Jack London was arguably one of the most deeply founded authors of recent history. His books provide understanding and entertainment on several levels. While he was alive he spent years being underappreciated and misunderstood. His works were often criticized as being amateur or juvenile. It was only in his later life and after his death that the true genius of his talent began to be understood. London crafted stories that provided understandings of theories that were from many of the most forward thinkers of his time. He used fictional plots to illustrate the ideas that underscored those he shared opinions with.
One of the people that jack London admired most was Frederick Nietzsche. Nietzsche presented his ideas to the world in a dry and no nonsense approach. He was a believer in mankind developing whatever skills it needs to survive both mentally and emotionally. One of the things Nietzsche promoted was the idea that religion is a man invented concept for the purpose of self comfort. According to the theory, religion is the method by which mankind addresses the inevitable, death. It is also the method mankind uses to explain the self-reflection and understanding of existence that the world uses to move forward.
Nietzsche's theory is developed in his work called "Beyond Man." It allows for the possibility that man invented God as well as spiritual faith and religion so that mankind can feel okay about its eventual and individually carried out demise. Dying and death are very scary ideas for man to grasp and the questions becomes, what is the point of working hard and having goals in life if the end result is death with no after life. The theory believes that mankind invented religion and death for the purpose of counteracting such a bleak future and it allows the world to move forward as if there is a final purpose for its existence.
The afterlife and spiritual questions that have been asked and studied throughout history have been examined from almost every angle. Those who believe in God and the purpose of life based on that God believe that there is an afterlife for eternity. There are other faiths that believe different variations of the same faith. Some religions believe that man is reincarnated and comes back over and over again until he gets it right. Other faiths believe that when one dies they go to a holding place where they wait until judgment day to get into heaven or hell. Other faiths believe that one becomes another dimension and remains on earth as a spirit.
Regardless of the belief held by those who follow a faith the belief is that there is a divine being or beings responsible for man's existence and that the spiritual world awaits each person who dies in whatever form the faith follows as true.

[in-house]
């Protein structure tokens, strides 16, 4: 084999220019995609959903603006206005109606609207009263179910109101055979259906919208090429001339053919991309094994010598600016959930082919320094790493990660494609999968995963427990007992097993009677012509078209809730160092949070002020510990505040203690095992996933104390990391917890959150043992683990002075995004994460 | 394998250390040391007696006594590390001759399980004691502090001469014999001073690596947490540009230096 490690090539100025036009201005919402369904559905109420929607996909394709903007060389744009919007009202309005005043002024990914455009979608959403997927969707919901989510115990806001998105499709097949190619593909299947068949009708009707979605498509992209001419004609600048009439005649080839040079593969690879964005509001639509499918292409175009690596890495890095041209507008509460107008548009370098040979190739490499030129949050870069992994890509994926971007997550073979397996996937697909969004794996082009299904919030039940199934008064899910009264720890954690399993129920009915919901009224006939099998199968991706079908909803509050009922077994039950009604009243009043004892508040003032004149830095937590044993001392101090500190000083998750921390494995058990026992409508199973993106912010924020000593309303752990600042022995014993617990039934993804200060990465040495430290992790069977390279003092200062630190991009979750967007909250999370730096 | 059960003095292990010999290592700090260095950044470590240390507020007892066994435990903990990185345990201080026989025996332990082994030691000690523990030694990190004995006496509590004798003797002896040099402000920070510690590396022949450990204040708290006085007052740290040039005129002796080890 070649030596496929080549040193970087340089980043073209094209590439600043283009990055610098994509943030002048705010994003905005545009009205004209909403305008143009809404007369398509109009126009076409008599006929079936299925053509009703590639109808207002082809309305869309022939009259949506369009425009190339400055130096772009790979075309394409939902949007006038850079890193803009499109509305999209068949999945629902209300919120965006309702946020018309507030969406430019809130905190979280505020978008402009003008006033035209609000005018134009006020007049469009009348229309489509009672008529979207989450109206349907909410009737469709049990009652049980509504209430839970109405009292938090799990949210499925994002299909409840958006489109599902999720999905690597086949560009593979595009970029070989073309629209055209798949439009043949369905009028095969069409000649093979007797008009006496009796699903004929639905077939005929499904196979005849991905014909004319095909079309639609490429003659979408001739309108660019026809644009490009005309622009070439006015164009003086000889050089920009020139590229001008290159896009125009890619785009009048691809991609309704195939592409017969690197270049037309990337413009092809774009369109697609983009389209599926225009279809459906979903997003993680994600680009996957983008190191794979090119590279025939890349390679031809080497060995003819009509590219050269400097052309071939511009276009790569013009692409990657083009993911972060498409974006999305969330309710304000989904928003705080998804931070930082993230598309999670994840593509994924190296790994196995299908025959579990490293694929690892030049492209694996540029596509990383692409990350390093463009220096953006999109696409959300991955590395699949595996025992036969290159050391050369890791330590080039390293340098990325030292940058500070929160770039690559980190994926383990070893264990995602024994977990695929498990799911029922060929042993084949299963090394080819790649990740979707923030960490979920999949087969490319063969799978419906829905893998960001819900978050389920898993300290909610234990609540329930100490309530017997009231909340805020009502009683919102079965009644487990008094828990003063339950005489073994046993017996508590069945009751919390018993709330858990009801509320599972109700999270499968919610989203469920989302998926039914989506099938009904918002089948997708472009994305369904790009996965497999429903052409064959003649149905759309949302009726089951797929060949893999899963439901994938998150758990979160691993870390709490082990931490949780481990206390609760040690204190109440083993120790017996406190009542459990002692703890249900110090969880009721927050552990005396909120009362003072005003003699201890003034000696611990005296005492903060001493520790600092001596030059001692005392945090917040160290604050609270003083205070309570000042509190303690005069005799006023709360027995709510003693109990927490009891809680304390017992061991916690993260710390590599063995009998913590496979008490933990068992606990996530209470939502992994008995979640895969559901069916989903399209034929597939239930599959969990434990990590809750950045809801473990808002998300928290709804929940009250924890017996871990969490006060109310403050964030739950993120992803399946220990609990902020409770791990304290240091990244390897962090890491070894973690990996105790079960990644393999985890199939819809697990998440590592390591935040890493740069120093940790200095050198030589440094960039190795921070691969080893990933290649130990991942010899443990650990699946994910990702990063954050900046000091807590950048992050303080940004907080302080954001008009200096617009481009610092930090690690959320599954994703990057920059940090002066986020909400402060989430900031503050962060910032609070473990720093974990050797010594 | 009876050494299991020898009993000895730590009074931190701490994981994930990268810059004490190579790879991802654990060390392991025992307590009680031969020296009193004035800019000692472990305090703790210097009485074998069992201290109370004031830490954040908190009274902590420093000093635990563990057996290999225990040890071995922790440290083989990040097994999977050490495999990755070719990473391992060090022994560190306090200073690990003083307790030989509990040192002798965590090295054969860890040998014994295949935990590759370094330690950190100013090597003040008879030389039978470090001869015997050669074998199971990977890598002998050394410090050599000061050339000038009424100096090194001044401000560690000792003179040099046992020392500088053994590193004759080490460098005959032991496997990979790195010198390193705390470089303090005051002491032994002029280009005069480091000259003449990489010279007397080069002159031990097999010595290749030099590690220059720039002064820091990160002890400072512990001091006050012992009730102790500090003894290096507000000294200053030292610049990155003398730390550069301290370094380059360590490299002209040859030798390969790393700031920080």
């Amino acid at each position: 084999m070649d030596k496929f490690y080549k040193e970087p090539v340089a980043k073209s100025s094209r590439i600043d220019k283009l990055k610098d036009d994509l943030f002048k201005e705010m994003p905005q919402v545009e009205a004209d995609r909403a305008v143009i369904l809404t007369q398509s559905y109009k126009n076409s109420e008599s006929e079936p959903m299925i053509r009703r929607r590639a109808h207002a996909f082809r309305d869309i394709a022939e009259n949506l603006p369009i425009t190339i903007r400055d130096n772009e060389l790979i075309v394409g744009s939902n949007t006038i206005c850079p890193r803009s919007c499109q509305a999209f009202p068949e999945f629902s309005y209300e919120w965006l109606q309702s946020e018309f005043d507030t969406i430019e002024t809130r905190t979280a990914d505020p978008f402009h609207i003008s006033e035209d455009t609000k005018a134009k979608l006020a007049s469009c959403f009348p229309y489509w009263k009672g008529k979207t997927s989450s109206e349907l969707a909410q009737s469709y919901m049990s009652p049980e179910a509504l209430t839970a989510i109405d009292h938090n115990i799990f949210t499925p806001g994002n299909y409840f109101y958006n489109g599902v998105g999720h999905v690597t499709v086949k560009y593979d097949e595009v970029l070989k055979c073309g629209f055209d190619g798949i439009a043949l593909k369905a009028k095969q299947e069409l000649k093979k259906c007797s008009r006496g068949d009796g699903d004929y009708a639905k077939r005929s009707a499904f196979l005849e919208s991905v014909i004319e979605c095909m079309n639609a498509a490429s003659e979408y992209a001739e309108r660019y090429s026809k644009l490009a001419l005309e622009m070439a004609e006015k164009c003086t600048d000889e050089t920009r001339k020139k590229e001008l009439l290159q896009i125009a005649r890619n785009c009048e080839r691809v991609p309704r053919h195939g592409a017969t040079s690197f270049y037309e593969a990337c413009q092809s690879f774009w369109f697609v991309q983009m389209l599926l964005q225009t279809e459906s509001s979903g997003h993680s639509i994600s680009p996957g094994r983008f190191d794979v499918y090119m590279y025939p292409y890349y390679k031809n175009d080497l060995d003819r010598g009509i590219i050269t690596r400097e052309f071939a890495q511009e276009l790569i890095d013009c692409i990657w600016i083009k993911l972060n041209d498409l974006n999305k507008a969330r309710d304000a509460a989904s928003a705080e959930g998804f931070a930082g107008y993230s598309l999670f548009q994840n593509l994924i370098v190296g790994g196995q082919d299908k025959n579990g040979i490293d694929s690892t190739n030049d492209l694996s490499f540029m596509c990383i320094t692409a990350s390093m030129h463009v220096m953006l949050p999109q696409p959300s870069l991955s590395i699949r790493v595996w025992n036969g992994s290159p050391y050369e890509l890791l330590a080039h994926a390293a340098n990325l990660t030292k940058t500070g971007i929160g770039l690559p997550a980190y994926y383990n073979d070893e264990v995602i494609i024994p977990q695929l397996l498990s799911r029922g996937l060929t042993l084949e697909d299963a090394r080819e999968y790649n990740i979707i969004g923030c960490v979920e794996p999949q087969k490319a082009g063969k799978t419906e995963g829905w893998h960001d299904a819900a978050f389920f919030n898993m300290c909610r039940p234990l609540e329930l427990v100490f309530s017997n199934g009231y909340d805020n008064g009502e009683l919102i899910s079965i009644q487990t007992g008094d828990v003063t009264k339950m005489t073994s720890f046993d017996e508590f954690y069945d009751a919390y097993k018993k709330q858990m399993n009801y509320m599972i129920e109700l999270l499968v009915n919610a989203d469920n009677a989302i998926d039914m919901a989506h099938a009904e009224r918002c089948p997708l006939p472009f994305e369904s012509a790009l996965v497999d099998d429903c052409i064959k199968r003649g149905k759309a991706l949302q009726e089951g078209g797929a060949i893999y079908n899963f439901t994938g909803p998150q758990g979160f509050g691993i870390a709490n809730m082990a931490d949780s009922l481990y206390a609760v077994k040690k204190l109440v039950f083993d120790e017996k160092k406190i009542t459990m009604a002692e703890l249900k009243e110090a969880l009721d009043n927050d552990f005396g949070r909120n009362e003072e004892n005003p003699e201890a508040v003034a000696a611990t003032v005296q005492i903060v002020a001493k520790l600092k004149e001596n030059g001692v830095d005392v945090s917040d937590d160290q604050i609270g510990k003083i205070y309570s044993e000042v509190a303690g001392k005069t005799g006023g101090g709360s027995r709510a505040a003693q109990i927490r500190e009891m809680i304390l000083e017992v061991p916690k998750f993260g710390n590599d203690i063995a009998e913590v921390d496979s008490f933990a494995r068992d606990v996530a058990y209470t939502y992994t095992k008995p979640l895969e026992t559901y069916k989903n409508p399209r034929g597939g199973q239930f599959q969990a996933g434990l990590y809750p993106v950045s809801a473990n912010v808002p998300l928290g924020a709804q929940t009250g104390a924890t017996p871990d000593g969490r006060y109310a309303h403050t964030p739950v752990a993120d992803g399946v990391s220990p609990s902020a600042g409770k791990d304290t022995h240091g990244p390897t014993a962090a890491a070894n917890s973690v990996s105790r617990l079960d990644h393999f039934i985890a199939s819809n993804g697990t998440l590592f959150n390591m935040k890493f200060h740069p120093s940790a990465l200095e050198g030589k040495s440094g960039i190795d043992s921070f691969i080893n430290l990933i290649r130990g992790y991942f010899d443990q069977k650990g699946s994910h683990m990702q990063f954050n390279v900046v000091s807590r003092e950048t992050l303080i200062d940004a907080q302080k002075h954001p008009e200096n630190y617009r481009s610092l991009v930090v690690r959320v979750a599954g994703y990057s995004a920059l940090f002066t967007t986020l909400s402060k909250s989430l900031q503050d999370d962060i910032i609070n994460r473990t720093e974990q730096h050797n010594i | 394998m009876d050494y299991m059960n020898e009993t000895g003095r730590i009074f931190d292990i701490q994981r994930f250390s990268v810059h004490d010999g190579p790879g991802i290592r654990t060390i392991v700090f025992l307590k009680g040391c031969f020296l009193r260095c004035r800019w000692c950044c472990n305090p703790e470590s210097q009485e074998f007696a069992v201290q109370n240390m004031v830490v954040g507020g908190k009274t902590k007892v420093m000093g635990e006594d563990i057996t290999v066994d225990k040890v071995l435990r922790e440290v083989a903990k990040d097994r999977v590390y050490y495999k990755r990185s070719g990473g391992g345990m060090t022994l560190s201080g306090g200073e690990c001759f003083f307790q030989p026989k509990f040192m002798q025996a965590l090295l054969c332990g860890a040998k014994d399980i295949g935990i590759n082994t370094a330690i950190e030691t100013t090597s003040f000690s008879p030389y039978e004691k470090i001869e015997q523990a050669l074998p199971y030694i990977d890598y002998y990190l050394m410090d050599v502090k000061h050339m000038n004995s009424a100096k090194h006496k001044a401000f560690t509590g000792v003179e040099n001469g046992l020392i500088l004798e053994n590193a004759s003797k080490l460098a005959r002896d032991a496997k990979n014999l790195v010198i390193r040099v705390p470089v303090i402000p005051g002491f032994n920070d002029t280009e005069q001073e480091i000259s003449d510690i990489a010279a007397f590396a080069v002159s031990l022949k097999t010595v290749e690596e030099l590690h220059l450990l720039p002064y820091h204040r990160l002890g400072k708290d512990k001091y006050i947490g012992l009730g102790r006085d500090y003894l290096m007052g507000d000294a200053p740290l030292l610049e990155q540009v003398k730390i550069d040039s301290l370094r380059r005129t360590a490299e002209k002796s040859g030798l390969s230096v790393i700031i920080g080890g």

Frederick Nietzsche believed that man invented religion to feel better. The more evolved man gets the more scientific the progress becomes and the advent of religious faith abounds. According to Nietzsche man invents religion as a way to self soothe the truth of death and the finality of its existence.
The book by Jack London provides a blueprint explanation of the theory by using the characters as various historical points of religious faith.
WHO WAS JACK LONDON?
Before one can begin to fully understand and appreciate the way Martin Eden illustrates the statement, "And the instant he knew, he ceased to know" by Jack London one should have a firm grasp about London himself. It is important for one to understand an author if one wants to be able to recognize the underpinnings of the story one studies. In this case it becomes especially germane to the topic at hand because the book Martin Eden has long since been believed to be a semi-autobiographical account of the way London viewed himself, those around him and his life. This comes into play when the protagonist develops an obsessive fascination with Ruth in the same way Nietzsche believes man gets an obsessive fascination with religion.
Jack London's Life (http://sunsite.berkeley.edu/London/jackbio.html)
Jack London came to be the person he was by the life experiences that he had as a child and as an adult. Understanding these events help the reader to understand how he came to admire Nietzsche and how he came to pen Martin Eden as an illustration of Nietzsche's theory regarding the need for mankind to have a religion to cling to for self preservation.